* Carry out research on the use of nanomaterials in conjunction with unit operations processing wood and wood-based materials.
Analytical methods for nanostructure characterization -- Adapting existing analytical tools or creating new tools (chemical, mechanical, electrical, optical, or magnetic) that accurately and reproducibly measure and characterize the complex nanoscale architecture and composition of wood and wood-based lignocellulosic materials.
* Create and maintain a compendium of available analysis tools.
* Develop techniques and tools to measure hemicellulose polymer structure and properties at the nanoscale.
* Develop techniques and tools to measure lignin structure and properties at the nanoscale.
* Develop methodologies and instrumentation to determine cell wall morphology and measure properties at the nanoscale.
* Develop and deploy new collaborative strategies for analysis involving multiple techniques.
R & D collaboration to include the National Nanotechnology Initiative (NNI) and its centers -- This emphasizes the importance of collaboration and cooperation among researchers from various disciplines and organizations, including universities, research institutes. National Laboratories, and several government agencies and departments.
The forest products sector must create links between its research community and the broader community of nanotechnology researchers in order to capture synergies, enhance accomplishments, and avoid needless duplication of facilities and efforts. Research entities to engage include:
* Individual researchers
* Researchers with differing disciplines
* Basic and applied researchers and research teams
* Research institutions including universities, research institutes, and national laboratories
* Industry, universities, research institutions, and several federal agencies and departments
* All of the previous groups from countries around the world.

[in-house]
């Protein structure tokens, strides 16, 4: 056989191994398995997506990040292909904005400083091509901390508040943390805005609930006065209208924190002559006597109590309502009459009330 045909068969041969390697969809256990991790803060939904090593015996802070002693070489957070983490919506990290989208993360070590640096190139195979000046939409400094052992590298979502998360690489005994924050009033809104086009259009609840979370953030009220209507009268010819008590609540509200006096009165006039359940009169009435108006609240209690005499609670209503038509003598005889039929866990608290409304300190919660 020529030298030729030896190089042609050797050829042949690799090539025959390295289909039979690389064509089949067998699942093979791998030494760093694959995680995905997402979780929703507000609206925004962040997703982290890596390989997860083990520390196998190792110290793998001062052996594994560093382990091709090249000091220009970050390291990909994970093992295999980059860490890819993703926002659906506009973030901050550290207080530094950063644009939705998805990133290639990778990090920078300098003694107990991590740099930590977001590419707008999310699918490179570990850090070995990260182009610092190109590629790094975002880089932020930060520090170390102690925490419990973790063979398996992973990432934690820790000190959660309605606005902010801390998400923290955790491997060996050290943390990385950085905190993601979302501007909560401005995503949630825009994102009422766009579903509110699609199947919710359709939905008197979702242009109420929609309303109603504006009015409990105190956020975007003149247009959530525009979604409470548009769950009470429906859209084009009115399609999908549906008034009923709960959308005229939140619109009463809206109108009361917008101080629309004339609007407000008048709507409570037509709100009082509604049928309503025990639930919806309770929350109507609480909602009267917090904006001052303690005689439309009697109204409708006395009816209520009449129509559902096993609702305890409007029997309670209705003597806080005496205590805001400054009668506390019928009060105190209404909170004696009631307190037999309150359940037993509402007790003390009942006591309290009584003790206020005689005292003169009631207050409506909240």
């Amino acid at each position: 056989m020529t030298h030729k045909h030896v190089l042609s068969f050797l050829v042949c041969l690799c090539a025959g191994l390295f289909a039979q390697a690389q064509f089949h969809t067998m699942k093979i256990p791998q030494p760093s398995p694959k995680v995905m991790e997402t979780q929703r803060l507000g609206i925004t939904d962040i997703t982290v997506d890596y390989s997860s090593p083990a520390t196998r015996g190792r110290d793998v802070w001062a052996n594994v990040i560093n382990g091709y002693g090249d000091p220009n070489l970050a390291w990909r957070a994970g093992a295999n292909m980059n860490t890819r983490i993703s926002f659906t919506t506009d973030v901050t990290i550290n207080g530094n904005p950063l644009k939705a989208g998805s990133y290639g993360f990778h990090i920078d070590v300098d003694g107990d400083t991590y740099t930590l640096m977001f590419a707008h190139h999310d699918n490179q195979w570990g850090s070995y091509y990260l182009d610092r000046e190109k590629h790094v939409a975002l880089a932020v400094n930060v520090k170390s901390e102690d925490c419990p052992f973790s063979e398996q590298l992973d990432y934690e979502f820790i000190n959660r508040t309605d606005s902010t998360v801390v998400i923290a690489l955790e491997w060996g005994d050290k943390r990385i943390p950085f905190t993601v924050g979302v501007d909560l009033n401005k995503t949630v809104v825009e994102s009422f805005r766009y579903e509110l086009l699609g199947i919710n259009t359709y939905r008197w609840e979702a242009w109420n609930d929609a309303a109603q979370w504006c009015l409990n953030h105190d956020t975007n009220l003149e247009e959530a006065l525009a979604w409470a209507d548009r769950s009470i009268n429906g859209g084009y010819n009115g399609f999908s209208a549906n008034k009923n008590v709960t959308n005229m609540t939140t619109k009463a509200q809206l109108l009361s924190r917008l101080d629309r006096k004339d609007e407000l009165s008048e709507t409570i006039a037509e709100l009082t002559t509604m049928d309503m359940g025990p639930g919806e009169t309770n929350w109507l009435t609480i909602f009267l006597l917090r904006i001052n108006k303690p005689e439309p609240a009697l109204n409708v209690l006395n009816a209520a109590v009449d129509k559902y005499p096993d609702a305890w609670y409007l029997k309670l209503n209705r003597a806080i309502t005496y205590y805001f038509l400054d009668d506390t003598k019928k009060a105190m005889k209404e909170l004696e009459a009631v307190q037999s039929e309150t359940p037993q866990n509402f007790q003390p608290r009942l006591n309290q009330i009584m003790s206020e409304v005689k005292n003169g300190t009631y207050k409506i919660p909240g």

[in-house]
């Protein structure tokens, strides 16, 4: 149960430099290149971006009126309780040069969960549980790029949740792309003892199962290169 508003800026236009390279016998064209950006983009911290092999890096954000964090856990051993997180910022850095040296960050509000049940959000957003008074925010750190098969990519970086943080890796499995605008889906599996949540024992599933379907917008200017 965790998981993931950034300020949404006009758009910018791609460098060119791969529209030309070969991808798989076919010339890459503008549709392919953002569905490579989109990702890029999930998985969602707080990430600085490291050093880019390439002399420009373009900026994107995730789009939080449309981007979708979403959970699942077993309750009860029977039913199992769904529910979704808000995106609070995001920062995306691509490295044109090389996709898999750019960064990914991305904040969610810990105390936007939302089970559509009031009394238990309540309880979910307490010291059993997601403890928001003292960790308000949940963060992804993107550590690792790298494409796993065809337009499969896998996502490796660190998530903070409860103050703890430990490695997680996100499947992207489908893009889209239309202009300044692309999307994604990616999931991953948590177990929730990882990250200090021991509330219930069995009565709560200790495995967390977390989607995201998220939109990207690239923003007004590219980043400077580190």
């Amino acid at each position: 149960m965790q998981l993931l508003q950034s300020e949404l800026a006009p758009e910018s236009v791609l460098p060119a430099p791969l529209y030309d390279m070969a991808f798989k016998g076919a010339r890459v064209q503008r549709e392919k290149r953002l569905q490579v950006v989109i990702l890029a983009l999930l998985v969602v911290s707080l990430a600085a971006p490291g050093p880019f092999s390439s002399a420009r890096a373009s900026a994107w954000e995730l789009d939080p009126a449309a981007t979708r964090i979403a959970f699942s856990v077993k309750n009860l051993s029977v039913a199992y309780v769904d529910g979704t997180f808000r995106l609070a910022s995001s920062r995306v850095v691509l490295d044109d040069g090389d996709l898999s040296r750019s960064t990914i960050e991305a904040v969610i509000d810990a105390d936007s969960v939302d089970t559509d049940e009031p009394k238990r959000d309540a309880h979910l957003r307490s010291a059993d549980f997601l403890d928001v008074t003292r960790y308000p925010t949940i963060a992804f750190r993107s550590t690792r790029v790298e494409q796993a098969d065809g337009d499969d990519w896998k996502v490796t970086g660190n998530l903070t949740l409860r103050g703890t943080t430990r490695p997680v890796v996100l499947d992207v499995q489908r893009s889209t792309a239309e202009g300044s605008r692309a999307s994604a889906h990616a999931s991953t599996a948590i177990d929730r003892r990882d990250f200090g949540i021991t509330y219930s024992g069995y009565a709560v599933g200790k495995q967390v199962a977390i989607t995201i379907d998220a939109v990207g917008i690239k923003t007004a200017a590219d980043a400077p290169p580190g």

In moving ahead in the area of nanotechnology, the forest products industry must seize the opportunity to link with larger nanotechnology research and industrial communities such as the ongoing efforts of the National Nanotechnology Initiative (NNI) (Figure 2).
The NNI is a visionary R & D program that coordinates the activities of 22 federal agencies and a host of collaborators from academia, industry, and other organizations. The total federal funding investment for the NNI is $988 million in fiscal year 2005 and a request of $1,052 million in fiscal year 2006.
[FIGURE 2 OMITTED]
The goals of the NNI are to maintain a world class research and development program aimed at realizing the full potential of nanotechnology; facilitate transfer of new technologies into products for economic growth, jobs, and other public benefit, develop educational resources, a skilled workforce, and the supporting infrastructure and tools to advance nanotechnology; and support responsible development of nanotechnology.
LINKING WITH COMMUNITIES
By linking with communities such as the NNI, the forest products industry will be able to expand its knowledge of nanotechnology, pool its resources with those of others pursuing common research and development goals, and advance its own agenda.
Editor's Note: For more information, read "Nanotechnology conference targets research options," Solutions!, February 2005, by Jan Bottiglieri and Douglas Rooks. Access this article on www.solutionsmagazine.org by clicking on the February issue.
ABOUT THE AUTHORS:
Theodore Wegner is assistant director, USDA Forest Service, at the Forest Products Laboratory in Madison, Wisconsin, USA. Contact him by email at firstname.lastname@example.org.
Phil Jones is director, technical marketing and new ventures, at Imerys, Roswell, Georgia, U.S. Contact him by email at email@example.com.
IN THIS ARTICLE, YOU WILL LEARN:
* Details on the roadmap for progress developed by industry experts.
* "Nanotechnology for Forest Products, Part 1," by Ted Wegner and Phil Jones, Solutions!, July 2005. Please go to www.solutionsmagazine.org and click on the July 2005 issue.
* "Nanotechnology for the Forest Products Industry--Vision and Technology Roadmap", visit www.tappi.org or www.nanotechforest.org.
* Home page of the National Nanotechnology Initiative, the multi-agency framework for federally-funded nanotechnology R & D: www.nano.gov.
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|Title Annotation:||TECHNOLOGY SUMMIT II|
|Publication:||Solutions - for People, Processes and Paper|
|Date:||Aug 1, 2005|